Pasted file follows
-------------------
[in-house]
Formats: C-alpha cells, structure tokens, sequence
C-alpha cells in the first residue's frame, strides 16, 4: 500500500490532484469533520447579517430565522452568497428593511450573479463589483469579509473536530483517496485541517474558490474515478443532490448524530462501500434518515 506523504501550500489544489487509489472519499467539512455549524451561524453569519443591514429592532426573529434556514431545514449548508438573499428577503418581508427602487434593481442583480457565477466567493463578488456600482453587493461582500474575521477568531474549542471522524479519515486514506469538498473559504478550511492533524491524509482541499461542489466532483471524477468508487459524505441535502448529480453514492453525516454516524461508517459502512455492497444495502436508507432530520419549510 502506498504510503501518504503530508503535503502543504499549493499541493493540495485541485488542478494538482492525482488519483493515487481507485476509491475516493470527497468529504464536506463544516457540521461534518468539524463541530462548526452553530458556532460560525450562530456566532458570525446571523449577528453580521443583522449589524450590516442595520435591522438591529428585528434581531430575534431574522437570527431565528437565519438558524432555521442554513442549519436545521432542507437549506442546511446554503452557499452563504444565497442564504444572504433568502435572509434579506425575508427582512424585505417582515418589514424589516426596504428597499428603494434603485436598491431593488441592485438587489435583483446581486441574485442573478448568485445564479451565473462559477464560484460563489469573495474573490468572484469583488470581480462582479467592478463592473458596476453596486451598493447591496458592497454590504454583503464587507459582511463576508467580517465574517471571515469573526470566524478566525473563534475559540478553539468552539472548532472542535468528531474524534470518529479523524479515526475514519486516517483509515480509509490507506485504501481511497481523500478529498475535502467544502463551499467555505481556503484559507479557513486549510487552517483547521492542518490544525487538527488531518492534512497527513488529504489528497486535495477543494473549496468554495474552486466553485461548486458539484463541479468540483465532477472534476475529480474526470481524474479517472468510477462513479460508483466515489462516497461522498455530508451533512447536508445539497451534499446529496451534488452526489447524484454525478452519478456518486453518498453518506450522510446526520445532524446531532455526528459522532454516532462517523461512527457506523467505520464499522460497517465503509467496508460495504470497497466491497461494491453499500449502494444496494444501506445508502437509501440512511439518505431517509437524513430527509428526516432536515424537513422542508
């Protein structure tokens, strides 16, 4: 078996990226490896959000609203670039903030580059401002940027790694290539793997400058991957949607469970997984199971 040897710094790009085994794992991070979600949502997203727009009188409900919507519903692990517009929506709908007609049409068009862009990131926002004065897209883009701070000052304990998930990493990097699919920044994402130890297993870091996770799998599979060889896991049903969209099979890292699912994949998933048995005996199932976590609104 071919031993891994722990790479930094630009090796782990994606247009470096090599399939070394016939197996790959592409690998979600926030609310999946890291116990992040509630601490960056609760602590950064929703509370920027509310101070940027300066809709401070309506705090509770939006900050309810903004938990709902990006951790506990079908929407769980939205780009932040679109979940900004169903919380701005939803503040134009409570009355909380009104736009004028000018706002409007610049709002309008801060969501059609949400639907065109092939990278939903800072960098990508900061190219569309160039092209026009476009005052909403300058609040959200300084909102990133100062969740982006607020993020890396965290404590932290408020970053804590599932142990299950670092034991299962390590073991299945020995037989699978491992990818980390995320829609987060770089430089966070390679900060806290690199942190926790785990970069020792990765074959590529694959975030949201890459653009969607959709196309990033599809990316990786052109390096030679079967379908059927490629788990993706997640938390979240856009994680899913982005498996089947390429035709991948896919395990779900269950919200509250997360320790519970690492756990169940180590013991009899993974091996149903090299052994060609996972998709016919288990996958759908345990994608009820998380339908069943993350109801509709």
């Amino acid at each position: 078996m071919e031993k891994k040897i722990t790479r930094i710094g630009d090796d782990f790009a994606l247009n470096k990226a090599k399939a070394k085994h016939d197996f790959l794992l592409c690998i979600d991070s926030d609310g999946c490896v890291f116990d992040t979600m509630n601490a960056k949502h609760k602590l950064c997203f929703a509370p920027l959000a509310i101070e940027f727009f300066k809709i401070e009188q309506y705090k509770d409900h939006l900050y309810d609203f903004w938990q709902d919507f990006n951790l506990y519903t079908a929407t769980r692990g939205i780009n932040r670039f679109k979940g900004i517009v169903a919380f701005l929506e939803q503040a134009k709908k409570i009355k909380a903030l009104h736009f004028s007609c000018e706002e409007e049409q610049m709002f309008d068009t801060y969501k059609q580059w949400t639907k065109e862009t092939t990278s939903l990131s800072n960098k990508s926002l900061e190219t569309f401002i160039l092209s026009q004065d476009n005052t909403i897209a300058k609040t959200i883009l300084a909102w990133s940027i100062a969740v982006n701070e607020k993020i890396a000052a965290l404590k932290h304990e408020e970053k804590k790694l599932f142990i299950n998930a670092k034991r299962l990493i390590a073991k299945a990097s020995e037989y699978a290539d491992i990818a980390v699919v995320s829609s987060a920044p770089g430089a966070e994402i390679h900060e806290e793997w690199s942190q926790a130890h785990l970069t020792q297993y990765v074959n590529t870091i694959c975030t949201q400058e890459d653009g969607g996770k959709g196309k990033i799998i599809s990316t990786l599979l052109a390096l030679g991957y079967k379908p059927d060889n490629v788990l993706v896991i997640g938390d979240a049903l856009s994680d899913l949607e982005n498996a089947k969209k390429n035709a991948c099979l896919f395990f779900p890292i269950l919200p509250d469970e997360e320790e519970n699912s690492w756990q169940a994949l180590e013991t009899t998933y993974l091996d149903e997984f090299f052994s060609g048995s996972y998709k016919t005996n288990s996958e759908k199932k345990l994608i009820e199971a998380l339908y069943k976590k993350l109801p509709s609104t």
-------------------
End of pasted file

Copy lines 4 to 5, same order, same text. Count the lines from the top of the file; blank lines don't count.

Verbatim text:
């Protein structure tokens, strides 16, 4: 078996990226490896959000609203670039903030580059401002940027790694290539793997400058991957949607469970997984199971 040897710094790009085994794992991070979600949502997203727009009188409900919507519903692990517009929506709908007609049409068009862009990131926002004065897209883009701070000052304990998930990493990097699919920044994402130890297993870091996770799998599979060889896991049903969209099979890292699912994949998933048995005996199932976590609104 071919031993891994722990790479930094630009090796782990994606247009470096090599399939070394016939197996790959592409690998979600926030609310999946890291116990992040509630601490960056609760602590950064929703509370920027509310101070940027300066809709401070309506705090509770939006900050309810903004938990709902990006951790506990079908929407769980939205780009932040679109979940900004169903919380701005939803503040134009409570009355909380009104736009004028000018706002409007610049709002309008801060969501059609949400639907065109092939990278939903800072960098990508900061190219569309160039092209026009476009005052909403300058609040959200300084909102990133100062969740982006607020993020890396965290404590932290408020970053804590599932142990299950670092034991299962390590073991299945020995037989699978491992990818980390995320829609987060770089430089966070390679900060806290690199942190926790785990970069020792990765074959590529694959975030949201890459653009969607959709196309990033599809990316990786052109390096030679079967379908059927490629788990993706997640938390979240856009994680899913982005498996089947390429035709991948896919395990779900269950919200509250997360320790519970690492756990169940180590013991009899993974091996149903090299052994060609996972998709016919288990996958759908345990994608009820998380339908069943993350109801509709």
């Amino acid at each position: 078996m071919e031993k891994k040897i722990t790479r930094i710094g630009d090796d782990f790009a994606l247009n470096k990226a090599k399939a070394k085994h016939d197996f790959l794992l592409c690998i979600d991070s926030d609310g999946c490896v890291f116990d992040t979600m509630n601490a960056k949502h609760k602590l950064c997203f929703a509370p920027l959000a509310i101070e940027f727009f300066k809709i401070e009188q309506y705090k509770d409900h939006l900050y309810d609203f903004w938990q709902d919507f990006n951790l506990y519903t079908a929407t769980r692990g939205i780009n932040r670039f679109k979940g900004i517009v169903a919380f701005l929506e939803q503040a134009k709908k409570i009355k909380a903030l009104h736009f004028s007609c000018e706002e409007e049409q610049m709002f309008d068009t801060y969501k059609q580059w949400t639907k065109e862009t092939t990278s939903l990131s800072n960098k990508s926002l900061e190219t569309f401002i160039l092209s026009q004065d476009n005052t909403i897209a300058k609040t959200i883009l300084a909102w990133s940027i100062a969740v982006n701070e607020k993020i890396a000052a965290l404590k932290h304990e408020e970053k804590k790694l599932f142990i299950n998930a670092k034991r299962l990493i390590a073991k299945a990097s020995e037989y699978a290539d491992i990818a980390v699919v995320s829609s987060a920044p770089g430089a966070e994402i390679h900060e806290e793997w690199s942190q926790a130890h785990l970069t020792q297993y990765v074959n590529t870091i694959c975030t949201q400058e890459d653009g969607g996770k959709g196309k990033i799998i599809s990316t990786l599979l052109a390096l030679g991957y079967k379908p059927d060889n490629v788990l993706v896991i997640g938390d979240a049903l856009s994680d899913l949607e982005n498996a089947k969209k390429n035709a991948c099979l896919f395990f779900p890292i269950l919200p509250d469970e997360e320790e519970n699912s690492w756990q169940a994949l180590e013991t009899t998933y993974l091996d149903e997984f090299f052994s060609g048995s996972y998709k016919t005996n288990s996958e759908k199932k345990l994608i009820e199971a998380l339908y069943k976590k993350l109801p509709s609104t």